NICE is now backing NHS use of Tecentriq (atezolizumab) with nab-paclitaxel for treating PD L1-positive, triple-negative, advanced breast cancer, following an “improved offer” from drugmaker Roche.
In draft guidelines, the Institute said its earlier rejection has been overturned after the company updated its economic model and agreed to provide a larger discount to the list price of the drug following a deal with NHS England and NHS Improvement.
Tecentriq, given with chemotherapy drug nab-paclitaxel, is the first immunotherapy that specifically targets triple negative breast cancer where tumours have PD-L1 expression of 1% or more.
It is given by injection every two weeks to people who have not had chemotherapy for breast cancer that has spread to other parts of the body and where surgery to remove it is not possible.
The drug works by blocking the activity PD-L1 which is produced in larger amounts on cancerous cells than normal cells, thus helping the person’s own immune cells to attack the cancer.
According to NICE, the evidence suggests that the combination increases the time before the disease worsens by around 2.5 months compared to placebo plus nab-paclitaxel (7.5 months versus 5.0 months respectively).
It also suggests that atezolizumab plus nab-paclitaxel increases overall survival by around 9.5 months (25.0 months versus 15.5 months respectively).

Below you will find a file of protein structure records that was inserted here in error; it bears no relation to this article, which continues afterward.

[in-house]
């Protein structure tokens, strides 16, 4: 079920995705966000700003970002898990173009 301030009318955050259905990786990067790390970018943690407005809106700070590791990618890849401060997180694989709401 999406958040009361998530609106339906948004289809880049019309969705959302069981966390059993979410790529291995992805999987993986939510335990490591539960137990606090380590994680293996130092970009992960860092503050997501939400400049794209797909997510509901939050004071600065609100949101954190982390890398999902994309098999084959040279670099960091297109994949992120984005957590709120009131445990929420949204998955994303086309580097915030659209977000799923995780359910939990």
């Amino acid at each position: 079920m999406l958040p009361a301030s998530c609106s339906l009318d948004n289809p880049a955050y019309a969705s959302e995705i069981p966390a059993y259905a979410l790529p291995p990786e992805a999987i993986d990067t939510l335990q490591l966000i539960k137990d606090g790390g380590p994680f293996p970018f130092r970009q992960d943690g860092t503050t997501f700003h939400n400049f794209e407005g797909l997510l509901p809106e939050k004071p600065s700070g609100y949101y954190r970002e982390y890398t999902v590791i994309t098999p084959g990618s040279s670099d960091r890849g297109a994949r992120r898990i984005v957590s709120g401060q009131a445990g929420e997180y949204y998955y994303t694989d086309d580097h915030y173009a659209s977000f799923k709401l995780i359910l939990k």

“We are pleased to have been able to work with the company to resolve the issues identified by the committee in our previous draft guidance,” said Meindert Boysen, director of the Centre for Health Technology Evaluation at NICE.
“The committee heard that the availability of a new treatment that increases progression-free survival compared with chemotherapy alone will give hope to patients because it is important to them to be able to maintain a good quality life for as long as possible.”
Professor Peter Johnson, NHS clinical director for cancer said: “As well as ensuring the safety of cancer patients during the pandemic, the NHS is also working hard to make sure that the best care and treatment options are available for them.
“We are delighted that we were able to strike a deal with the company to support NICE’s recommendation for atezolizumab, which will help hundreds of people with breast cancer and their families – it means that patients with triple breast cancer have a significantly better option for treatment.”
“This is a major advance in treatment for triple negative breast cancer, the like of which has not been seen in over 20 years. We are proud to have collaborated with the breast cancer community to ensure that, from now on, people are able to benefit from the first targeted immunotherapy for the disease,” noted Lesley Hugo, Integrated Franchise Lead – Breast Cancer, Roche Products Limited.